Fear clenched her stomach as the moment she’d been dreading arrived. Despite the sun overhead, the freezing water expelled the air from Claire’s lungs and she muttered a few choice curses. Seeing the grandpa frolicking in the waves like a five year old forced her to square her shoulders and dive headlong into the water. Once she was wet it wasn’t so bad.
The air filled with the sound of laughter as everyone in the group tried to remember all they’d been taught. Getting up onto one knee wasn’t so bad, and Claire’s body filled with elation as the wave caught her board and dragged her back towards the sand.
Paddling out again, despite the water being shallow enough to wade, Claire tried to stop caring what anyone thought, concentrating instead on getting to her feet. Her confidence was premature and she toppled off the board before she’d even got onto her knees.
She surfaced coughing and spitting out water, waiting for the teasing and laughter. As she looked around, the other students were too busy pulling themselves back on their boards or brushing wet hair from their faces to notice. There was a sense of camaraderie that she hadn’t expected.
Claire pulled herself back on the board and paddled out again. The wait for the right wave was a strange sort of pause. Then she saw the perfect line of froth and positioned herself to catch it. Paddling hard, she managed to get to her knees, ignoring the throb of pain as she landed too hard. The board pulled beneath her like a dog on a lead, and she tried to decide whether to enjoy the ride or attempt getting to her feet. Before her mind was made up, the board ran into the sand and it was time to start again.
It never felt tedious, grabbing the board and propelling it back out to sea. It was a game; choosing the right wave, waiting just the right amount of time, jumping on board at the precise moment so that she swooped back to shore like a bird.
Eventually, after falling off and into the sea more times than a toddler learning to walk, she managed to climb briefly to her feet. With a loud whoop of joy, she dug her toes into the waxed plastic and rode the wave back to the sparkling sand. As it ground into the beach she jumped off and punched the air.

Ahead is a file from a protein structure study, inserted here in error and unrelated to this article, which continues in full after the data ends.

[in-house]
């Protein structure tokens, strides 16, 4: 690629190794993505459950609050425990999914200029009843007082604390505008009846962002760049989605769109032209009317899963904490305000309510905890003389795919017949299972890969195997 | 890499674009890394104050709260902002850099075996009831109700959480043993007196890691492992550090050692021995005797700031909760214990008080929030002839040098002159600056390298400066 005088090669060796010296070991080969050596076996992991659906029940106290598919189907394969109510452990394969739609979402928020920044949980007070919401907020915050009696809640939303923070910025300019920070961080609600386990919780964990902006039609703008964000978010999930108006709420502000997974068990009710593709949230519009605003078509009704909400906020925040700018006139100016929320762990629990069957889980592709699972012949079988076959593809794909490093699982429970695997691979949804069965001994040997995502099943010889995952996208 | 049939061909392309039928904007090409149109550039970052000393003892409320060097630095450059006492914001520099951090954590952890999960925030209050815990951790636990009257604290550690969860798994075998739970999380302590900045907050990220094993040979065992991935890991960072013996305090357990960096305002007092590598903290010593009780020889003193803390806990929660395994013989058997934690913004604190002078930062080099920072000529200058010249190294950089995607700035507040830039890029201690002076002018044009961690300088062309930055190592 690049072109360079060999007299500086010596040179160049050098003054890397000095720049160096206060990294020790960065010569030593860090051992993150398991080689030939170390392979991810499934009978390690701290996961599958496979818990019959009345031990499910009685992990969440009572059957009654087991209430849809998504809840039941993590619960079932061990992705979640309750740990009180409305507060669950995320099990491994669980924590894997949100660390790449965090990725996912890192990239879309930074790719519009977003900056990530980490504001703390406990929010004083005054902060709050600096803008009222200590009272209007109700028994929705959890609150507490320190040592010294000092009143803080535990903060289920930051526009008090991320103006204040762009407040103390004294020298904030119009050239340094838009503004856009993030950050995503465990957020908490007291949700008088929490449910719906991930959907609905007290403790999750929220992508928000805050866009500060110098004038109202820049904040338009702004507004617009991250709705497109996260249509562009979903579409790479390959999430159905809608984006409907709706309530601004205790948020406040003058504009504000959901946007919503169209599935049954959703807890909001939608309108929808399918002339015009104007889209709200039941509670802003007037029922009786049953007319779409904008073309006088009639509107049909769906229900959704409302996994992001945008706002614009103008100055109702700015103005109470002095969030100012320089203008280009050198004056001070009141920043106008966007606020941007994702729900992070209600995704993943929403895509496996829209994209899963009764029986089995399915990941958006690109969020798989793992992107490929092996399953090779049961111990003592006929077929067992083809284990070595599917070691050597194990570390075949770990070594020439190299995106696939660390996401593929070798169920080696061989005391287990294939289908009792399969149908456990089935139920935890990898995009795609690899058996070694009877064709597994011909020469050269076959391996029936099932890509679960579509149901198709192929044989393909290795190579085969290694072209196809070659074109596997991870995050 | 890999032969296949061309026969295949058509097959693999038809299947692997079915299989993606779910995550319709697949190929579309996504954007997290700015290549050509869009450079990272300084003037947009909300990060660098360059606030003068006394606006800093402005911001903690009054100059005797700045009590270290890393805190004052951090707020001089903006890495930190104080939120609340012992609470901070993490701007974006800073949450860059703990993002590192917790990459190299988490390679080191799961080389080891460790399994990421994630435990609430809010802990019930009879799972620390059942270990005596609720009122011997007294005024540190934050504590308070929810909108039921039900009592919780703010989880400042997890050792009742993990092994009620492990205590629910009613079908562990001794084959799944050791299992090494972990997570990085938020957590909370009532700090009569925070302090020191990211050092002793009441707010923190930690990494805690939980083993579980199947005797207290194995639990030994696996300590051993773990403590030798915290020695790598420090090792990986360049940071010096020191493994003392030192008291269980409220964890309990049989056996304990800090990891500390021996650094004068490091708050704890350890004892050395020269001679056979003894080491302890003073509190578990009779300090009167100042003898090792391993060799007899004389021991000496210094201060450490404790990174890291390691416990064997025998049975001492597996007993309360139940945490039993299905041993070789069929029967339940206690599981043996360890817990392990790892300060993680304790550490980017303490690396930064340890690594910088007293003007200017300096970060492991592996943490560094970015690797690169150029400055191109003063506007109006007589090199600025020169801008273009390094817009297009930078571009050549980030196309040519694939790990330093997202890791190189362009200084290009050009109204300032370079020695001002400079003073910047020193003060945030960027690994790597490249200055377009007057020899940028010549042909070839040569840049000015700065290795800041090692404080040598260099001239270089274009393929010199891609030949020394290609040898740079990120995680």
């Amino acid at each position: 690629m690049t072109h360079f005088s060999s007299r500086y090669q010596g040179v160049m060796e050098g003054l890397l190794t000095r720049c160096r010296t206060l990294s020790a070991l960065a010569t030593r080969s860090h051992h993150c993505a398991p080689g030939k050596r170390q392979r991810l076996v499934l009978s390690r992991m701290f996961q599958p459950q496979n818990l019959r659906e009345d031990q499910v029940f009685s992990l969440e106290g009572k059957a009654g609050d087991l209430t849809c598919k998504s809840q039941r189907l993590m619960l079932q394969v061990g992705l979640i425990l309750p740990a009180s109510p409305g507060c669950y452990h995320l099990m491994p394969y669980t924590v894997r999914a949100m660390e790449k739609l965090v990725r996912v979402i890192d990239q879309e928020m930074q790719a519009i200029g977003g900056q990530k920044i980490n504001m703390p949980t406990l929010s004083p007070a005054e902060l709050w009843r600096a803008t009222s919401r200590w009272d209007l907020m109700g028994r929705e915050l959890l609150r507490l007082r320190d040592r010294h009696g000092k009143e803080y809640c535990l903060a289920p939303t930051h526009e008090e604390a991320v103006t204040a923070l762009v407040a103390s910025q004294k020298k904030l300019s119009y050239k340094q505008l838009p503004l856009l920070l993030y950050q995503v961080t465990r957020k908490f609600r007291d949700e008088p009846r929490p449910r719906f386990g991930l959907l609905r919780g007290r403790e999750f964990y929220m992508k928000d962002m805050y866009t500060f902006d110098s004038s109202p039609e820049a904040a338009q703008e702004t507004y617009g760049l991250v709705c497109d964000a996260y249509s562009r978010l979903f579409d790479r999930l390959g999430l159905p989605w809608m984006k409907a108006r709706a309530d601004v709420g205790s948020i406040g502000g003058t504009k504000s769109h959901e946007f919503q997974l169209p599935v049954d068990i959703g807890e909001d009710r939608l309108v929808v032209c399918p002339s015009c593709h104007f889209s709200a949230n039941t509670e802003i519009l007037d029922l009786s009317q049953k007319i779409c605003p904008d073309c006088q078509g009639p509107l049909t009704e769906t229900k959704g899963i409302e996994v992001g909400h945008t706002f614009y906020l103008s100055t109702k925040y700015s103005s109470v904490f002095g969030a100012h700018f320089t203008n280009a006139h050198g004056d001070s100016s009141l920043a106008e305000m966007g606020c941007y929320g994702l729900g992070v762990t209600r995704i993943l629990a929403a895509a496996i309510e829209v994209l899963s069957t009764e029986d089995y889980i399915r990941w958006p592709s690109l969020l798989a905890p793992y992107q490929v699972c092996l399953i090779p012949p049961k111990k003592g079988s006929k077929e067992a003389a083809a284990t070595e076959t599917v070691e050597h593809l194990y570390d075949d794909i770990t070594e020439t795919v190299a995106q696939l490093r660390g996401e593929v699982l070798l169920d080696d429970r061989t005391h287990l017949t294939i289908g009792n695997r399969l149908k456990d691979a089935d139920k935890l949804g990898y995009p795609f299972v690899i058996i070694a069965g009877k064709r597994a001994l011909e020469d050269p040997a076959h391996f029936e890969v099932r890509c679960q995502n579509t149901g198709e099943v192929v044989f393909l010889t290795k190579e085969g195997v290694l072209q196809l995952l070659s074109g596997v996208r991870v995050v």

“Well done,” Paul said, coming over to give her a high five. “You’re a natural. Are you coming back tomorrow?”
The smile slipped slightly and Claire shook her head. “Unfortunately not; I have to keep moving.”
“Nay worry. The day’s still young. Go get those waves, girl, they’re waiting.”
With a quick nod Claire picked up her board and ran back into the sea.
We went on a new day out with the children today. We didn’t mean to be out all day, but sometimes these things sneak up. My cousin was booked in to tandem skydive at the local airfield and we went up to watch him jump. Last year we arrived just as he was landing so we went a little early, took some snacks, and got there before they did.
Unfortunately it turned out he wasn’t booked in, so we ended up waiting for three hours and leaving before his group were called, when the children started to flag. We’re wind burnt and exhausted, but it was a great day out.
There was so much going on. Not just the parachute flights but other small aircraft taking off and landing, people coming and going. Our kids played with their big second (third?) cousins, and some other children also waiting. We had snacks and burgers, coffee and ice cream and caught up with family we usually only see at weddings and funerals.
I also got to tell the children that Mummy did that once, Mummy jumped out of a plane at 15,000 feet. (It’s the only thing I’ve done that hubbie hasn’t). My second cousins were impressed, probably because I don’t look like someone who would throw themselves out of a perfectly good airplane. I wouldn’t do it again. I wouldn’t have done it then except they wouldn’t let me stay on board. Apparently it’s not safe landing the plane with people in (or that’s what they said. Thinking about it that’s probably rubbish!)
So it’s been an amazing day. Shame about the windburn and the exhaustion (not that the children are tired. They’re never tired!). What is it about wind that is so tiring? Maybe it’s dehydration. I’m definitely filing it away in my writer’s mental notebook for future reference.
And the airfield is a great place to take the children for an inexpensive day out. There was even a replica spitfire in the hangar as we walked up to the viewing area. Fantastic.
Below is the next installment in my novel Two-Hundred Steps Home: written in daily posts since 1st January as part of my 2013 365 Challenge. Read about the challenge here.You can catch up by downloading the free ebook volumes on the right hand side of the blog:
Claire inhaled the muggy scent of damp track and bushland and sighed.
This is what’s amazing about this country. You couldn’t wander through London and stumble across a bushland walk up a steep hillside.
If she closed her eyes, it was easy to imagine she was back in the Tongariro reserve, or up near Cape Reinga ready to hug the trees, rather than in the country’s capital city.
She could hear Josh’s steady breathing beside her. That was the difference. In the Tongariro Park the closest she had come to companionship was dodging Neal’s strange attempts at seduction. Having Josh alongside her was like pulling on her favourite sweater to stave off a chilly evening. Except it wasn’t so comfortable any more.